LOS ANGELES -- Since coming up short in the race to land free agent Tom Brady, the Los Angeles Chargers have appeared to settle on their next starting. Tyrod Taylor, the backup to Philip Rivers a year ago, appears likely to take over behind center for the team in 2020.
"Obviously, I brought [Taylor] in last year, and I knew if we needed him to start if something happened to Phil that he could go in," Chargers head coach Anthony Lynn said Wednesday during a conference call with reporters. "I'm very familiar with Tyrod. I would say right now he's in the driver's seat. But no position is finalized until we get to training camp."
Giving the job to Taylor would presumably come at the exclusion of the veterans on the open market, namely former Carolina Panthers signal-caller Cam Newton. While the Chargers have not made overtures to Newton thus far, they haven't closed the door on pursuing him later in the offseason either.
"Cam's a good quarterback," Lynn said. "He's done a lot of good things with the Panthers. He led them to a Super Bowl. Didn't quite get the job done, but he was a big reason why they were there. He's had some injuries. But if he's healthy, he'll be a good quarterback for somebody."
When pressed on whether the Chargers have taken a look at adding Newton, Lynn chose not to deny it.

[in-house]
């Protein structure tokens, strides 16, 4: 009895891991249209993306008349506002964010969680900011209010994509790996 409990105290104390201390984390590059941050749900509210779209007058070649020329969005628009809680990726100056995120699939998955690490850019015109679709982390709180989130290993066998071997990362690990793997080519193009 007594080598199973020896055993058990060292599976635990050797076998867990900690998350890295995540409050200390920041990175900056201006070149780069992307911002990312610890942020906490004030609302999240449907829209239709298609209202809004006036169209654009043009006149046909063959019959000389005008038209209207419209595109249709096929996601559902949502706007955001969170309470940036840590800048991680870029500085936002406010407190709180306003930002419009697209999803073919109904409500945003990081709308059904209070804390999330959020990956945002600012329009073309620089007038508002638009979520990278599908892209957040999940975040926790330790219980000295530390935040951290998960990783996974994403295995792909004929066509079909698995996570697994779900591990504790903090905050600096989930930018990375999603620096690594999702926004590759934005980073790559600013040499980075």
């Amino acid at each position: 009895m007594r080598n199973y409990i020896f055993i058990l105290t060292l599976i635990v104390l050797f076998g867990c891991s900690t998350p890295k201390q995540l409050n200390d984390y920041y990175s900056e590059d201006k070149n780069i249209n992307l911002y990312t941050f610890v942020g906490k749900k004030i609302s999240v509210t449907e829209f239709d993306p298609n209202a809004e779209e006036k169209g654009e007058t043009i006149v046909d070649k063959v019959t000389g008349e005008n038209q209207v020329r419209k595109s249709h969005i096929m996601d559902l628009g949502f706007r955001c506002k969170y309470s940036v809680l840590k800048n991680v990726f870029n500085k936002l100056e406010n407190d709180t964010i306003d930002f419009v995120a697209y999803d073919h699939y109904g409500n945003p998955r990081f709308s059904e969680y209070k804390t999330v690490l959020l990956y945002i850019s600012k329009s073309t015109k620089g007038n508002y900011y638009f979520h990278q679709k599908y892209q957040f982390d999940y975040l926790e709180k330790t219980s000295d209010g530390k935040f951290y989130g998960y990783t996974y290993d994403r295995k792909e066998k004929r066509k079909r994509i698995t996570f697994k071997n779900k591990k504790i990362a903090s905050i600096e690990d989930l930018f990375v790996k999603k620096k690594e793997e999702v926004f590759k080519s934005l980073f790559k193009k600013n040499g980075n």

"We're looking at everybody, man," Lynn said. "I want to turn over every single rock. So yeah, we're looking at everybody."
Newton holds obvious appeal to a team like the Chargers. At his best, few quarterbacks in NFL history have presented a more daunting combination of passing and running ability. Just five years ago, Newton figuratively and literally bowled over the league on his way to winning the MVP and carrying the Panthers to Super Bowl 50, accounting for 35 touchdowns through the air and another 10 on the ground.
However, Newton hasn't matched those heights in the seasons since. He struggled with ball security throwing 44 picks and fumbling 15 times. His body also started to betray him. Newton missed 17 games since his MVP campaign and played with diminished ability in numerous others, directly contributing to the Panthers reaching the playoffs once during that stretch. In just the past 16 months, he has undergone surgery on his throwing shoulder and foot.
Those injuries most significantly affected Newton's ability to find work. Normally, a player like Newton would visit interested teams and meet with their medical staffs. However, due to the NFL banning face-to-face meetings amid the coronavirus crisis, Newton can't show whether he has recovered from his recent surgeries. Until that changes, Newton will have a difficult time heating up his market.
Still, Newton has plenty of time before the start of the season. Perhaps the Chargers might not need him now, but that could change if they don't land a quarterback in the draft and want additional competition come training camp. At least right now, Lynn won't dismiss the possibility.
-- Jason B. Hirschhorn is an award-winning sports journalist and Pro Football Writers of America member. Follow him on Twitter: @by_JBH